selenium, and therefore, selenium can leave the non-free repository of
 Debian and go in main (and also be uploaded in other distros).

 2/ We move away from Selenium and decide to use something else like
 PhantomJS.

I think you're confusing a couple of things here. Selenium is a system for
Javascript running tests in a browser environment. To do that, it needs a
browser. PhantomJS provides a headless browser to do that. The tests end up
being faster, less intrusive on a desktop and much simpler to run on
servers (no virtual X11 shenanigans).

I advocate for using PhantomJS, but also for using a reduced Selenium suite
where possible - with an emphasis on unit testing of the angular code
directly. Selenium is just so flaky, especially with an interface that's
even slightly dynamic.


 What we care is to find a system that will satisfy both worlds:
 distributions  upstream fast moving development. It is looking like NPM
 has the best feature and that it would be a winner against Bower and
Grunt.

Again, just to be clear: npm and bower are *both* packaging systems and
have completely separate domains of use. npm is used to package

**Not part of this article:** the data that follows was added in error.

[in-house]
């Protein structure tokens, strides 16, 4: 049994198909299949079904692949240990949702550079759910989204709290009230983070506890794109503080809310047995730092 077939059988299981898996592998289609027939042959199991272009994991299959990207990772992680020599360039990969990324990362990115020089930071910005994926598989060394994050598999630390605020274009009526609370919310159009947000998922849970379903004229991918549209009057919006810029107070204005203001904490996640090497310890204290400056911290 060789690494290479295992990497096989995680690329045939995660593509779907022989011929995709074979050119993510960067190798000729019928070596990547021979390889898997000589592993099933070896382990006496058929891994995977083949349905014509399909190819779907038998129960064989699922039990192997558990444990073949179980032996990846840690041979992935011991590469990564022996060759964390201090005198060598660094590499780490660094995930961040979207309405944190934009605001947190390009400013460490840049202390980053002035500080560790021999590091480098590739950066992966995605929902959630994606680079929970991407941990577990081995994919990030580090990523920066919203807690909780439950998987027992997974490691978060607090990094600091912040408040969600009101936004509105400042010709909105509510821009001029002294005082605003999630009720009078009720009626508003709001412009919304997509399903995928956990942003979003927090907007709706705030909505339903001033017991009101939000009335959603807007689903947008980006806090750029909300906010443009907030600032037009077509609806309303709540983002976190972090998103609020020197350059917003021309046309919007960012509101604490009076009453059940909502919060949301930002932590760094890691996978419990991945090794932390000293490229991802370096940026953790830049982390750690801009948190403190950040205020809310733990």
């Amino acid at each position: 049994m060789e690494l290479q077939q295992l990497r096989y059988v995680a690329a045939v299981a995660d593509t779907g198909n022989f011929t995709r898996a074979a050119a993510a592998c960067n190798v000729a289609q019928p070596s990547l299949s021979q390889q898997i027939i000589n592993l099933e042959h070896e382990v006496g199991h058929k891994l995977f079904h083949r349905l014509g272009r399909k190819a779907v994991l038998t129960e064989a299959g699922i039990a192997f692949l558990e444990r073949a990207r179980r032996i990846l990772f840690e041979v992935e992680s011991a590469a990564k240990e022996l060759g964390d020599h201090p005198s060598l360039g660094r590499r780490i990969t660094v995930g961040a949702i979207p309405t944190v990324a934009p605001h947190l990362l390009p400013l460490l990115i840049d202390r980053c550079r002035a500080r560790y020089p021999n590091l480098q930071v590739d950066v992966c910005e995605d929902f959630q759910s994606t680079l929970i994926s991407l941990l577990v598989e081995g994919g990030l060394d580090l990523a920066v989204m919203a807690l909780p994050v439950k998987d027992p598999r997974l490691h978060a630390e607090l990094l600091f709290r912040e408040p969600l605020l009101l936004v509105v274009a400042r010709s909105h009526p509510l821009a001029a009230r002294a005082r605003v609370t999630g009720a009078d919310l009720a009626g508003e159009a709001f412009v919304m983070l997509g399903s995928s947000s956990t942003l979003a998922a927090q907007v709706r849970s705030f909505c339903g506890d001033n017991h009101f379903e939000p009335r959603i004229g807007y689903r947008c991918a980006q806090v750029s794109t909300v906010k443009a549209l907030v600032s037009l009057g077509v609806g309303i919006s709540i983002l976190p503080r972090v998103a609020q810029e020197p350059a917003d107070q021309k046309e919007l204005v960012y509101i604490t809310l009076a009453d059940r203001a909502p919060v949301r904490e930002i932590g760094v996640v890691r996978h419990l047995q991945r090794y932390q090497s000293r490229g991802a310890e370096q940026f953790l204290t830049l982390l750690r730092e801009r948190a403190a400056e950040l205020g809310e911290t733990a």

command-line tools and libraries written in the node.js programming
language whereas bower is used to package browser application components.
It's not npm-or-bower.

bower is most likely going to be replaced by xstatic in our environment,
assuming we have some simple mechanism for creating xstatic packages from
bower components.

The distributions are going to have to package up the npm-packaged tools
that we need, though that set of packages is looking smaller and smaller,
and will probably just include the testing tools (karma, protractor,
jasmin, phantomjs). Some of those are already packaged \o/


 Richard
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Re: [openstack-dev] [Horizon] the future of angularjs development in Horizon

2014-11-16 Thread Thomas Goirand
On 11/15/2014 05:03 AM, Matthias Runge wrote:
 On 14/11/14 16:21, Adam Young wrote:
 
 Example:  I don't need Grunt to run a web server.  I need Apache for
 that.  Grunt does not need to be in the distro, mod_wsgi does.